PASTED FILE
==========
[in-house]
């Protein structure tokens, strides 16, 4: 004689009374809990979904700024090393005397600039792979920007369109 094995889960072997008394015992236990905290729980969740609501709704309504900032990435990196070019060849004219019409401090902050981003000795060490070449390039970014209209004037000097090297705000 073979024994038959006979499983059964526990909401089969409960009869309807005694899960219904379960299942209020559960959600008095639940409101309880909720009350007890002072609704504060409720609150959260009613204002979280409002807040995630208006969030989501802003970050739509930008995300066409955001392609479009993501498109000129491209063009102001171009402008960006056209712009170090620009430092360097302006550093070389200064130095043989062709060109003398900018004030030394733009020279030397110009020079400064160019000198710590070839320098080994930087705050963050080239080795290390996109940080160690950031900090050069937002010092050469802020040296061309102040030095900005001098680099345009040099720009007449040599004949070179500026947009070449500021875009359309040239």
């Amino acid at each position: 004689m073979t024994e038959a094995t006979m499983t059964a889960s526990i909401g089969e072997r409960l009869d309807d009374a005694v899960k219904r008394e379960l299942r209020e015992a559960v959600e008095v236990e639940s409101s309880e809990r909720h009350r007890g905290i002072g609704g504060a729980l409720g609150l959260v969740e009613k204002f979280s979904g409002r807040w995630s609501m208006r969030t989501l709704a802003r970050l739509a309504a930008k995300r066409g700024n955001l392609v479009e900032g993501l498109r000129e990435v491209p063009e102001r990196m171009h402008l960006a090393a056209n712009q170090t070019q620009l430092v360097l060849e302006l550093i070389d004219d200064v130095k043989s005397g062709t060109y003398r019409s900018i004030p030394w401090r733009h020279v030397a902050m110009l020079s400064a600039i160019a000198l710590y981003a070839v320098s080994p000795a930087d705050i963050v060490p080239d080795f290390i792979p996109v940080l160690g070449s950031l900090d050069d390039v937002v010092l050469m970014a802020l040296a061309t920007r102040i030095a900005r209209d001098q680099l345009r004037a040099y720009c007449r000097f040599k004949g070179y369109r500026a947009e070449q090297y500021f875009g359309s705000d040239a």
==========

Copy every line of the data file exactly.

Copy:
[in-house]
């Protein structure tokens, strides 16, 4: 004689009374809990979904700024090393005397600039792979920007369109 094995889960072997008394015992236990905290729980969740609501709704309504900032990435990196070019060849004219019409401090902050981003000795060490070449390039970014209209004037000097090297705000 073979024994038959006979499983059964526990909401089969409960009869309807005694899960219904379960299942209020559960959600008095639940409101309880909720009350007890002072609704504060409720609150959260009613204002979280409002807040995630208006969030989501802003970050739509930008995300066409955001392609479009993501498109000129491209063009102001171009402008960006056209712009170090620009430092360097302006550093070389200064130095043989062709060109003398900018004030030394733009020279030397110009020079400064160019000198710590070839320098080994930087705050963050080239080795290390996109940080160690950031900090050069937002010092050469802020040296061309102040030095900005001098680099345009040099720009007449040599004949070179500026947009070449500021875009359309040239």
């Amino acid at each position: 004689m073979t024994e038959a094995t006979m499983t059964a889960s526990i909401g089969e072997r409960l009869d309807d009374a005694v899960k219904r008394e379960l299942r209020e015992a559960v959600e008095v236990e639940s409101s309880e809990r909720h009350r007890g905290i002072g609704g504060a729980l409720g609150l959260v969740e009613k204002f979280s979904g409002r807040w995630s609501m208006r969030t989501l709704a802003r970050l739509a309504a930008k995300r066409g700024n955001l392609v479009e900032g993501l498109r000129e990435v491209p063009e102001r990196m171009h402008l960006a090393a056209n712009q170090t070019q620009l430092v360097l060849e302006l550093i070389d004219d200064v130095k043989s005397g062709t060109y003398r019409s900018i004030p030394w401090r733009h020279v030397a902050m110009l020079s400064a600039i160019a000198l710590y981003a070839v320098s080994p000795a930087d705050i963050v060490p080239d080795f290390i792979p996109v940080l160690g070449s950031l900090d050069d390039v937002v010092l050469m970014a802020l040296a061309t920007r102040i030095a900005r209209d001098q680099l345009r004037a040099y720009c007449r000097f040599k004949g070179y369109r500026a947009e070449q090297y500021f875009g359309s705000d040239a």